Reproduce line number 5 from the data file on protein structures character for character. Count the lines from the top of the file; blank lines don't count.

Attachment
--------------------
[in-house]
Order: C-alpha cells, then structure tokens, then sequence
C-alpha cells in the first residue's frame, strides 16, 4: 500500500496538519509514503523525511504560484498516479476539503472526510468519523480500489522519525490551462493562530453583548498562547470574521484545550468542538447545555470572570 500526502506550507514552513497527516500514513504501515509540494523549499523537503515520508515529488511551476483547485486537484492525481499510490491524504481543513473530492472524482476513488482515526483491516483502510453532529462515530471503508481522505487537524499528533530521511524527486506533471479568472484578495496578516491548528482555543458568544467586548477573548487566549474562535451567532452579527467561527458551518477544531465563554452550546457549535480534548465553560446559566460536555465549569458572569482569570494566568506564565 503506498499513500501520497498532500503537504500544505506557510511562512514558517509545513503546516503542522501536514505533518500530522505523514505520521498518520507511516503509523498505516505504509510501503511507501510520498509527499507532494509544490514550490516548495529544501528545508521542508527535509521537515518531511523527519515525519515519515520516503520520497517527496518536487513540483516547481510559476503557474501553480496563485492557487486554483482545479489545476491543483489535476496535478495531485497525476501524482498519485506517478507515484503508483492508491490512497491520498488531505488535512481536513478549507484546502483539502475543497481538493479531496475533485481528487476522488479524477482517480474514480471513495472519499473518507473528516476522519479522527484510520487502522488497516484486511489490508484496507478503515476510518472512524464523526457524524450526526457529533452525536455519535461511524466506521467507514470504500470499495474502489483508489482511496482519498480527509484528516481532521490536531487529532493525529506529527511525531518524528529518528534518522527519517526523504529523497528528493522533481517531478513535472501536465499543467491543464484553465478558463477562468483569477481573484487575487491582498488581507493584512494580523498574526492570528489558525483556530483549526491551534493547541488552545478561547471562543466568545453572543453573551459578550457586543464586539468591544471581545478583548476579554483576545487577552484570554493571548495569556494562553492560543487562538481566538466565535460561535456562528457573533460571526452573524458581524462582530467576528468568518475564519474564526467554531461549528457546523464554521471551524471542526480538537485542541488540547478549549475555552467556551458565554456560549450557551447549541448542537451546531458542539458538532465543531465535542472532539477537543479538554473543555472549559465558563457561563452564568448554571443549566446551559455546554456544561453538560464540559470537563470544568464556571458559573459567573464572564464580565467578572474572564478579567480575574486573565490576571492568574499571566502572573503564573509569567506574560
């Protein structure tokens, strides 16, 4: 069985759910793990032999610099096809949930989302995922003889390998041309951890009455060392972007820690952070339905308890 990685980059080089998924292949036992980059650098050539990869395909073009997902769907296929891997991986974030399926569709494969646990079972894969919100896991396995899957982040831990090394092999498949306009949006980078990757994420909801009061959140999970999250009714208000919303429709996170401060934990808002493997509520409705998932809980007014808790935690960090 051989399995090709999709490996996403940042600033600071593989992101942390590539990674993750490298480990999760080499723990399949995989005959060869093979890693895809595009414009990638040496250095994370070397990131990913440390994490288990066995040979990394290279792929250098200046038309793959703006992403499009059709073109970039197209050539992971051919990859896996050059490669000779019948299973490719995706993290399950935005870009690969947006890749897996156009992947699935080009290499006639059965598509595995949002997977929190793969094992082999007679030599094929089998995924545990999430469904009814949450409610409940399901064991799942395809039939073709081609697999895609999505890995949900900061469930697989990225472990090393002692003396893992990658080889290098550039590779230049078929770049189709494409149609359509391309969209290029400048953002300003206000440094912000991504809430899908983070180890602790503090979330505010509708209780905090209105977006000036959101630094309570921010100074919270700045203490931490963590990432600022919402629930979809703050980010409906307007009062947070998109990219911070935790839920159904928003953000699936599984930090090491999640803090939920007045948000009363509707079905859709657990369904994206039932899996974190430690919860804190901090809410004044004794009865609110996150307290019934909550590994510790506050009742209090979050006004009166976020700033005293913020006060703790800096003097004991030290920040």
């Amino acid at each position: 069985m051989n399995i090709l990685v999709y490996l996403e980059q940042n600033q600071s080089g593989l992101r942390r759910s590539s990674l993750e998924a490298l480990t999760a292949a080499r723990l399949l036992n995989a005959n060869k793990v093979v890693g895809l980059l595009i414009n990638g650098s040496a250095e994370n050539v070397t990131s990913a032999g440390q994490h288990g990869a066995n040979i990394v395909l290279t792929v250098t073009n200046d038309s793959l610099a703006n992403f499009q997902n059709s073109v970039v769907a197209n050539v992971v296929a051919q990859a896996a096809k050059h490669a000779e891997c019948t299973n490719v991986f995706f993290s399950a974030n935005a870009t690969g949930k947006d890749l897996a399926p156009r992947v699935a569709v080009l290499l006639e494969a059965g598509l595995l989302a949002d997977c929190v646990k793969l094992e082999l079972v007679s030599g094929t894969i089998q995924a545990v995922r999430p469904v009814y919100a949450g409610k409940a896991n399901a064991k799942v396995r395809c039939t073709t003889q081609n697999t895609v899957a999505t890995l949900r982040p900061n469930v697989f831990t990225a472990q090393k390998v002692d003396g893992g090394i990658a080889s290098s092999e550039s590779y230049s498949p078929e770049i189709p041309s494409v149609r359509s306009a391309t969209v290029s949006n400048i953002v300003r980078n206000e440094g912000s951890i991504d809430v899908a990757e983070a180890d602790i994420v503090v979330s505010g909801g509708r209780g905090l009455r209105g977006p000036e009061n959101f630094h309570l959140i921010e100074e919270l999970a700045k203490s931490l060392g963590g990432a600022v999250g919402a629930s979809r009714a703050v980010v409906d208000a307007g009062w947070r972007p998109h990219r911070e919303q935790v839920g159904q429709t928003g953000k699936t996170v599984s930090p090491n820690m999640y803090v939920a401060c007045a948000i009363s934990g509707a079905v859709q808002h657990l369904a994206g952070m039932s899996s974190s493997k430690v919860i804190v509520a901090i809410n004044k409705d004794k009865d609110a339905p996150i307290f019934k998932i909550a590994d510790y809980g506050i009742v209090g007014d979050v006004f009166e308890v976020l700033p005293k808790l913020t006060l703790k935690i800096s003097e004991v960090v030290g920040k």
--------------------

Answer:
């Amino acid at each position: 069985m051989n399995i090709l990685v999709y490996l996403e980059q940042n600033q600071s080089g593989l992101r942390r759910s590539s990674l993750e998924a490298l480990t999760a292949a080499r723990l399949l036992n995989a005959n060869k793990v093979v890693g895809l980059l595009i414009n990638g650098s040496a250095e994370n050539v070397t990131s990913a032999g440390q994490h288990g990869a066995n040979i990394v395909l290279t792929v250098t073009n200046d038309s793959l610099a703006n992403f499009q997902n059709s073109v970039v769907a197209n050539v992971v296929a051919q990859a896996a096809k050059h490669a000779e891997c019948t299973n490719v991986f995706f993290s399950a974030n935005a870009t690969g949930k947006d890749l897996a399926p156009r992947v699935a569709v080009l290499l006639e494969a059965g598509l595995l989302a949002d997977c929190v646990k793969l094992e082999l079972v007679s030599g094929t894969i089998q995924a545990v995922r999430p469904v009814y919100a949450g409610k409940a896991n399901a064991k799942v396995r395809c039939t073709t003889q081609n697999t895609v899957a999505t890995l949900r982040p900061n469930v697989f831990t990225a472990q090393k390998v002692d003396g893992g090394i990658a080889s290098s092999e550039s590779y230049s498949p078929e770049i189709p041309s494409v149609r359509s306009a391309t969209v290029s949006n400048i953002v300003r980078n206000e440094g912000s951890i991504d809430v899908a990757e983070a180890d602790i994420v503090v979330s505010g909801g509708r209780g905090l009455r209105g977006p000036e009061n959101f630094h309570l959140i921010e100074e919270l999970a700045k203490s931490l060392g963590g990432a600022v999250g919402a629930s979809r009714a703050v980010v409906d208000a307007g009062w947070r972007p998109h990219r911070e919303q935790v839920g159904q429709t928003g953000k699936t996170v599984s930090p090491n820690m999640y803090v939920a401060c007045a948000i009363s934990g509707a079905v859709q808002h657990l369904a994206g952070m039932s899996s974190s493997k430690v919860i804190v509520a901090i809410n004044k409705d004794k009865d609110a339905p996150i307290f019934k998932i909550a590994d510790y809980g506050i009742v209090g007014d979050v006004f009166e308890v976020l700033p005293k808790l913020t006060l703790k935690i800096s003097e004991v960090v030290g920040k």